Our country recently experienced a political shift. 2018’s midterm elections brought the potential for disagreements on trending issues that impact interpersonal relationships. Almost everyone with an active Facebook account saw posts where friends and family members argued intensely with one another in comments sections. While social media and conversations between friends offer opportunities to share political viewpoints, the workplace is an entirely different arena. The self-aware, emotionally intelligent leader does not bring personal biases, like political beliefs, into the workplace. Doing so incurs the risk of isolating employees and even losing customers, which impacts workplace culture and possibly the bottom line.
A self-aware leader knows that being self-aware is impossible to do alone. Many of us believe we can achieve this by practicing introspection, but the truth is, relying solely on this practice leaves significant gaps in our perspective. The experienced, self-aware leader establishes outside listening mechanisms and seeks feedback from different people throughout the organization in a safe way. He or she also engages their personal “board of directors,” a group of trusted individuals whose candor can be relied upon. At least once a year, he or she engages in a 360 evaluation as part of an awareness checkup.
An emotionally intelligent leader is self-aware, self-regulating and empathetic. He or she understands that even a casual comment on one side or the other of the political spectrum could isolate someone within the organization. This might build resentment or break trust, and result in disengaged, frustrated employees — who are no longer performing at their best. Moreover, the emotionally intelligent leader drives others to engage with one another in a broad sense, focusing on the person as whole, rather than a narrow one, which focuses solely on someone’s attitude on a specific issue. After all, people generally have deeply-held beliefs for good reasons — and an empathetic leader can see that.
Biases, especially outspoken political biases, can alienate and disengage customers, too. We can see this exemplified in the aftermath of Nike’s recent campaign with Colin Kaepernick. After Nike launched a series of advertisements featuring Kaepernick’s face with the message, “Believe in something. Even if it means sacrificing everything,” it found itself rapidly declining in favorability and purchasing consideration, according to a study by Morning Consult. Perhaps the brand anticipated a drop-off from its conservative customers — but likely did not foresee a negative impact to its liberal customer base as well. As a columnist for The Washington Post observed, “Conservatives resent the politicization of their consumer purchases, while the left objects to the consumerization of their politics.” Rather than gaining stronger loyalty from one of its key demographics, Nike faced losses from both sides of the aisle.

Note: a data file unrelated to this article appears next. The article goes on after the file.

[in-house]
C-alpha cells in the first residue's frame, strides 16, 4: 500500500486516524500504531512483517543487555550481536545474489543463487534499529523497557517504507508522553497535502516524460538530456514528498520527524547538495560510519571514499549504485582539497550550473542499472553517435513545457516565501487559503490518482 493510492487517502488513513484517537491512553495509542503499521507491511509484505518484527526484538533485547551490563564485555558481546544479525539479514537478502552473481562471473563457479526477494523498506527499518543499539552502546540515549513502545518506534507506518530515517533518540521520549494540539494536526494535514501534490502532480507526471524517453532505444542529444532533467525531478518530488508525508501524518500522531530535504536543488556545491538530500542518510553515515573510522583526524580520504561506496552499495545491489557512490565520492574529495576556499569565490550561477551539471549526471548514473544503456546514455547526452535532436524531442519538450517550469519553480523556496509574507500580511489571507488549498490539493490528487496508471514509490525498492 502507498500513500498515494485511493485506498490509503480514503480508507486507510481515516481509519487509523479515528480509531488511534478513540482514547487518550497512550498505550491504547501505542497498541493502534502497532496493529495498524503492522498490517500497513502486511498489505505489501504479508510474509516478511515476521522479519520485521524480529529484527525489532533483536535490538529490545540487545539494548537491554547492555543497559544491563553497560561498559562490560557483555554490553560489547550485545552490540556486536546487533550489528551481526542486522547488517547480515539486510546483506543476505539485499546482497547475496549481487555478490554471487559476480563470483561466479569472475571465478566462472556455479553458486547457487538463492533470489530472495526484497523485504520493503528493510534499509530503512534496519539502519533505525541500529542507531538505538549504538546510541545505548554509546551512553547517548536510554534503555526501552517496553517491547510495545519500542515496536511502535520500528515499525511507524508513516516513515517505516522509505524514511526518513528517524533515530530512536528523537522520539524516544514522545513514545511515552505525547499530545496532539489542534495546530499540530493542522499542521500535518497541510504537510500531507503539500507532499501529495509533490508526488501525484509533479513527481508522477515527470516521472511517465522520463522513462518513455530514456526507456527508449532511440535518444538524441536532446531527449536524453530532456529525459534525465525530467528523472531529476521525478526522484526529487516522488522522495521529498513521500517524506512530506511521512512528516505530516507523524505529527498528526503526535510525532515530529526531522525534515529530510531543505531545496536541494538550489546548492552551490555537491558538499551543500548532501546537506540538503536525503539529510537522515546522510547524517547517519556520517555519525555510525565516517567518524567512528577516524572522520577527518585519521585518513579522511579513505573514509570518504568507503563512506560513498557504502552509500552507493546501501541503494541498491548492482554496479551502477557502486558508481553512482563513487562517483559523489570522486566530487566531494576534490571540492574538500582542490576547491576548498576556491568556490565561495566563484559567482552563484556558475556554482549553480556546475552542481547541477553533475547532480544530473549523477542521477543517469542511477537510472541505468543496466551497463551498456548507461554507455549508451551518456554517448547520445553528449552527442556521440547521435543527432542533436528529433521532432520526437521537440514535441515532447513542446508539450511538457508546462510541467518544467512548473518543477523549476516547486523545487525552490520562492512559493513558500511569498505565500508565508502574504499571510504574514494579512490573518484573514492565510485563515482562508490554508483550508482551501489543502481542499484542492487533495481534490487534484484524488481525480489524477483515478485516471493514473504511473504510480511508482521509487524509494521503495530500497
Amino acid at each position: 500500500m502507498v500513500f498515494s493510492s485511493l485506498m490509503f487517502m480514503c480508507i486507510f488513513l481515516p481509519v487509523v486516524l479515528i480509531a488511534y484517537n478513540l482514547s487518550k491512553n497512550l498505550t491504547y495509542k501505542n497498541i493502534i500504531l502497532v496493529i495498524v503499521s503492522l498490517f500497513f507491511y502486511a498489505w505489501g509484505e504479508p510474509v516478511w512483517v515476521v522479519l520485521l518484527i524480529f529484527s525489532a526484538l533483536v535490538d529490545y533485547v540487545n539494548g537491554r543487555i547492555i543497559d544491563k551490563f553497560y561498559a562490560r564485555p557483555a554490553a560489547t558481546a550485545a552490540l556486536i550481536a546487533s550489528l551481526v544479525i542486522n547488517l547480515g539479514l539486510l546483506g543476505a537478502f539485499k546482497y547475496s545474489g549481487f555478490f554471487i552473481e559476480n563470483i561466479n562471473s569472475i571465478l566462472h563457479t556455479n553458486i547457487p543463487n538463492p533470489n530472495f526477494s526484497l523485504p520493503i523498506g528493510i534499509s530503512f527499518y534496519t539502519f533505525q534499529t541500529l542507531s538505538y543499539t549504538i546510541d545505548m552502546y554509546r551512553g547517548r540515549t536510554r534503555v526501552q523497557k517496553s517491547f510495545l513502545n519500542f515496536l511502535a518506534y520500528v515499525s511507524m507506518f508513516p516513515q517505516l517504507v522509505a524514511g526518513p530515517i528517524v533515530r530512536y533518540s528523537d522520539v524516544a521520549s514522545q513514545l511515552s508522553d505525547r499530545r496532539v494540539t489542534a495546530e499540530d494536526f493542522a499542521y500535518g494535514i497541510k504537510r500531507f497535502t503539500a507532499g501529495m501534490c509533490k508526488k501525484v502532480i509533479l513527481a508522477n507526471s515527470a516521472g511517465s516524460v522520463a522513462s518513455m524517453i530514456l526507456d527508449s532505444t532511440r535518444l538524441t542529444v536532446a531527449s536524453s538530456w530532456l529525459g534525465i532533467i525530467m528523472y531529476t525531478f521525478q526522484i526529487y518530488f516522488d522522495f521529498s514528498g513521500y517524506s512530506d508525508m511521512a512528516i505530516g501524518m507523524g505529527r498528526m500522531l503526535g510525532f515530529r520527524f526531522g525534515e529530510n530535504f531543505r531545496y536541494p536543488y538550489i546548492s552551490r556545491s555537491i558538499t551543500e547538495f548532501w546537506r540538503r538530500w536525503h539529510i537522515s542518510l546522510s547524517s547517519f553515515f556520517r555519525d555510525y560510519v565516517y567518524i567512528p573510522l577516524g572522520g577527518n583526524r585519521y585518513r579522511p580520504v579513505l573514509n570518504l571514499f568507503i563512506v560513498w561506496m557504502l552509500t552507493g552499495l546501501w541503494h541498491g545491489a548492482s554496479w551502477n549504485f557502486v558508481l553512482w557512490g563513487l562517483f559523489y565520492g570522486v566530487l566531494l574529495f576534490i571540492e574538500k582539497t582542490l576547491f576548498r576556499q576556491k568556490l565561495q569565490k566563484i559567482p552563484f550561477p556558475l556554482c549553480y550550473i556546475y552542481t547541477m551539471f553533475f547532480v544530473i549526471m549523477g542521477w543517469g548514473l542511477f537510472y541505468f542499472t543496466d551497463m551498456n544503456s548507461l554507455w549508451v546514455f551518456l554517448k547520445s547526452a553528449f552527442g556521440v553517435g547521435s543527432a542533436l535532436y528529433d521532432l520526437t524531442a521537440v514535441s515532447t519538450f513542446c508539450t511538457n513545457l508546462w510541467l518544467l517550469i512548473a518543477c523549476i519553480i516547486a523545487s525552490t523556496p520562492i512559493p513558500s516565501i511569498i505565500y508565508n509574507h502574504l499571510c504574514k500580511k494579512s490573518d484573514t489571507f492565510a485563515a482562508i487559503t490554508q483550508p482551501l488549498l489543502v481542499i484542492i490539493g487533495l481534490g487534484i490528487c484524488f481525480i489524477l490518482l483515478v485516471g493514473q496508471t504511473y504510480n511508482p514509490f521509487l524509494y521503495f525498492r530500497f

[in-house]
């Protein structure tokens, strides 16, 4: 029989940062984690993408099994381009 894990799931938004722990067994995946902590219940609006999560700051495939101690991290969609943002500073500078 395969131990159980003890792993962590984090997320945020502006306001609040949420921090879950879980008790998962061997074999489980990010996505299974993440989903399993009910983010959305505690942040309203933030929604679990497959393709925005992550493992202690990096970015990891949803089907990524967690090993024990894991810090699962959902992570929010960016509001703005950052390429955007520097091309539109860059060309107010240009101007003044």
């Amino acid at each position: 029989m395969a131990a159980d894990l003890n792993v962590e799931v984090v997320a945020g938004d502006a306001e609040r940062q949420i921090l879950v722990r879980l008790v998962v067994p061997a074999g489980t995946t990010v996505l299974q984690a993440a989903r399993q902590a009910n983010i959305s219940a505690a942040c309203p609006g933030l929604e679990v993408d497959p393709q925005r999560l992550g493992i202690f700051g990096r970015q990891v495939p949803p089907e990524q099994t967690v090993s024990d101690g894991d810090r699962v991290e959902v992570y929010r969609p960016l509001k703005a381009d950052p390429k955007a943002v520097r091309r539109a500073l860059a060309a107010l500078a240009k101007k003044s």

The emotionally intelligent leader may well have deeply-held political beliefs of his or her own but knows not to express them at the office. Rather the self-aware leader encourages employees to practice their civic duty of voting, no matter what their partisan affiliation might be. If you are still torn as to whether or not to bring your political beliefs into the workplace, remember Nike’s example and Just Don’t Do It.
About Michael Brainard:
Michael Brainard (MA, MS, Ph.D.) is founder and CEO of Brainard Strategy. As a doctor of industrial psychology, an entrepreneur and former senior corporate development executive in both publicly traded consulting firms and financial services firms, Brainard possesses a unique perspective and understanding of the subtle psychological principles of leadership and organizational development. Through his confidential work with executives, he is renowned for his ability to motivate and energize leaders from diverse backgrounds, as well as identify potential areas of opportunity while facilitating growth for his clients. With an approach that blends strategic, behavioral and experiential learning, he has successfully developed growth strategies for executives and businesses in a wide range of industries, including biotechnology, manufacturing, information services, consumer packaged goods, financial services, telecommunications and construction. A former professional boxer, Brainard holds a bachelor's degree in psychology from the University of Delaware, where he was a Division I collegiate wrestler, and earned both his master's degree and Ph.D. in industrial psychology at Alliant International University in San Diego, California.